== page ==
Menendez Circles up with Baraka for Prayers in Newark

NEWARK – About 50 pastors, imams and other clergy formed a circle around Bob Menendez Monday morning and prayed that the Almighty will guide him to reelection victory on Nov. 6.

Menendez, who last year spent considerable time in a Newark courtroom fighting federal corruption charges, said he was “humbled” by the overwhelming adulation he received at the Metropolitan Baptist Church on Springfield Avenue. He attributed the support to people who really “know who I am.”

In a nearly hour-long event that combined everyday politics with the passion of a Sunday morning church service, the senator was lauded as a man who has stood up for health care, civil rights and America’s traditional support for new immigrants.

To the assembled crowd, there was no debate over the importance of next month’s election.

“This (election) is a defining moment in the United States,” said David Jefferson, the pastor of Metropolitan Baptist.

Nor was there any mystery where people stood.

The Rev. Kenneth Clayton, who pastors a church in Paterson, called Menendez “our warrior” and said that he needs another term in the Senate to “paralyze the hands of Donald J. Trump.”

There really is no debate that Menendez will get the largest share of the vote from people of color, but the issue has to do with turnout. Midterm elections seldom captivate voters as much as presidential elections do. Democrats, who have been riding an apparent wave of anti-Trump enthusiasm for the last year, are counting on their base to vote in larger numbers than usual for a midterm.

Newark Mayor Ras Baraka with an apparent eye toward the election said, “We need whatever we can get. We need some votes.”

With that in mind, Jefferson urged people in Newark and elsewhere to make sure their neighbors vote. He said offering the elderly a ride to the polls is a way to make that happen.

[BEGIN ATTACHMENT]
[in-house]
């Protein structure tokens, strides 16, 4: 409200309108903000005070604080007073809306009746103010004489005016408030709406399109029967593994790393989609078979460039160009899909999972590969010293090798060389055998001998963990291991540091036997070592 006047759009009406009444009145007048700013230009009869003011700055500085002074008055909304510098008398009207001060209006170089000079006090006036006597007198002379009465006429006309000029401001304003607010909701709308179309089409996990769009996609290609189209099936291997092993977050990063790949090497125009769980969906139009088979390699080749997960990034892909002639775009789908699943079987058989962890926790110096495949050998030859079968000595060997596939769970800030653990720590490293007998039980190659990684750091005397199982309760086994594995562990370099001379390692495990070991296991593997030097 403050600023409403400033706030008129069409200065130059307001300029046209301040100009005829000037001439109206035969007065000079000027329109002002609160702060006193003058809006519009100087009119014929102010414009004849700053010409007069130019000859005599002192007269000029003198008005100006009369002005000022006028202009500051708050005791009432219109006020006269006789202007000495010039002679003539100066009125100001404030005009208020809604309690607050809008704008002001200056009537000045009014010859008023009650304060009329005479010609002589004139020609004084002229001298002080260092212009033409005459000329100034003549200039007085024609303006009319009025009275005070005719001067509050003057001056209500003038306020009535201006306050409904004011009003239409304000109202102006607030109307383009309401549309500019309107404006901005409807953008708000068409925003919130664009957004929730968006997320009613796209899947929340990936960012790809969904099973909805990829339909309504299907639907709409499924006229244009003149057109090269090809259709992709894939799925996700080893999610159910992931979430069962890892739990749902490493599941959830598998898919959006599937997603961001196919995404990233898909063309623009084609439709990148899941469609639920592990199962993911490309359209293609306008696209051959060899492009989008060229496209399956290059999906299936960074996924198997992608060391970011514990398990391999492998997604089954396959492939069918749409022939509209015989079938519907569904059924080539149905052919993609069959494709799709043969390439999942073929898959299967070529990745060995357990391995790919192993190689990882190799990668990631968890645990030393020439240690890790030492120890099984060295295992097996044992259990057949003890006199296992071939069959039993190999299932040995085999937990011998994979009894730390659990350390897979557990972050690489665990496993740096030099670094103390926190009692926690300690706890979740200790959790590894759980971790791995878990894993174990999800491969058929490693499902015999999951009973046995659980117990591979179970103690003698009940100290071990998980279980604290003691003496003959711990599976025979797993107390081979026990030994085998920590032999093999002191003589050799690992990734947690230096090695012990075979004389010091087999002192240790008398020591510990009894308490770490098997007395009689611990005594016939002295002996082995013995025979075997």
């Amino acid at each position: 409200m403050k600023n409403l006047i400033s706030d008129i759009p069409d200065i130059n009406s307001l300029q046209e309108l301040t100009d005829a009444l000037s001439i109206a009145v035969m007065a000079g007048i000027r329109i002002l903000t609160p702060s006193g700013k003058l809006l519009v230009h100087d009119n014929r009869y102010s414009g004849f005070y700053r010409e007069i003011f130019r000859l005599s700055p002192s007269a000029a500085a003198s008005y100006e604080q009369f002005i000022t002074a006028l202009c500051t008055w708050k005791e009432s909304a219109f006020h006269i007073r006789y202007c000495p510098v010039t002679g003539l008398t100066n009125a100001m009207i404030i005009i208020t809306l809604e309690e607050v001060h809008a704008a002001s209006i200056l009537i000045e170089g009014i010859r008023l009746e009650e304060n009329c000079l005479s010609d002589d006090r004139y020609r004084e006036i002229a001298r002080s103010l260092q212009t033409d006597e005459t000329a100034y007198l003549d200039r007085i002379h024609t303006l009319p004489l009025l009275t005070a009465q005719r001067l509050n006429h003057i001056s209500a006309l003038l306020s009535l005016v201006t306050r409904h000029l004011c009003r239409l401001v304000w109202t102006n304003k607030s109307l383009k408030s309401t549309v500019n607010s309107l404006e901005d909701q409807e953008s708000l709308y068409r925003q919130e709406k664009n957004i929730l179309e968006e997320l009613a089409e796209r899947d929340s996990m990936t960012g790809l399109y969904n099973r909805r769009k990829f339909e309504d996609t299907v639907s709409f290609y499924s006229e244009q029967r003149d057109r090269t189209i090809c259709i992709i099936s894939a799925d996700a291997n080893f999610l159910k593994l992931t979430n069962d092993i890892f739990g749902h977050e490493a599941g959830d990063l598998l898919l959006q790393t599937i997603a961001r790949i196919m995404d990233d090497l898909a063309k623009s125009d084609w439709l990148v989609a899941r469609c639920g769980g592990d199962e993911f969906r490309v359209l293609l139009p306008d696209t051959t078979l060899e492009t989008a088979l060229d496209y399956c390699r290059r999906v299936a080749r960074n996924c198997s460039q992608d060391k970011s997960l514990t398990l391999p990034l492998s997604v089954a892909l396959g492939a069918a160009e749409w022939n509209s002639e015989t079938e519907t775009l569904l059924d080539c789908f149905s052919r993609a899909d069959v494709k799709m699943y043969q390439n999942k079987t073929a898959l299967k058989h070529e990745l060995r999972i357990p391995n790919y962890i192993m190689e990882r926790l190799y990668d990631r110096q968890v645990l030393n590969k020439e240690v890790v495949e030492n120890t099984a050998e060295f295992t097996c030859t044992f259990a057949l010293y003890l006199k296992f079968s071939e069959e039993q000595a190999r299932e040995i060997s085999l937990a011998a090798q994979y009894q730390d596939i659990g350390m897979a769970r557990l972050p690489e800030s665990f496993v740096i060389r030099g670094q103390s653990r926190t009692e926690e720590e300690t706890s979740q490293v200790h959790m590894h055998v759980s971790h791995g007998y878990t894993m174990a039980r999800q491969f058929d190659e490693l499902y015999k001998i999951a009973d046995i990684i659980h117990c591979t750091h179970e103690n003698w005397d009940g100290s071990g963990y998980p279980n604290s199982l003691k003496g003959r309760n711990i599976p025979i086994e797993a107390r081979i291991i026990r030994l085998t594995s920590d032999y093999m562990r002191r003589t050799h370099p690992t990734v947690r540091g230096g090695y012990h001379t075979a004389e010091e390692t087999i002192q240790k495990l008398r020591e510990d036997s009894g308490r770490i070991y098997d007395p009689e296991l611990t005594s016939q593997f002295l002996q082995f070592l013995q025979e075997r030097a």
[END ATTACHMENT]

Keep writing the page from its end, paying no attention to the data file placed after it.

But practical goals took a back seat to the soaring rhetoric of the day. There were about a half dozen speakers and more than one saw the election as a contemporary tussle between David and Goliath. You probably could guess which Senate candidates were which.

While Menendez is the incumbent, he has noted throughout the campaign that Republican Bob Hugin, who made a fortune in the pharmaceutical business, has spent millions running TV ads against him.

Those ads also include a message that Hugin is a “different” kind of Republican, one who supports gay rights and a path to citizenship for the so-called Dreamers, young people brought to the United States illegally by their parents.

Menendez isn’t buying it.

“The truth is he is a Trump kind of Republican,” Menendez said.

That line of attack may be fertile ground for the Democrat. Most polls have Trump’s New Jersey approval rate at less than 40 percent,. So if Menendez can get voters to see Hugin and think of Trump, that’s a battle he is going to win.

Even without a slingshot.

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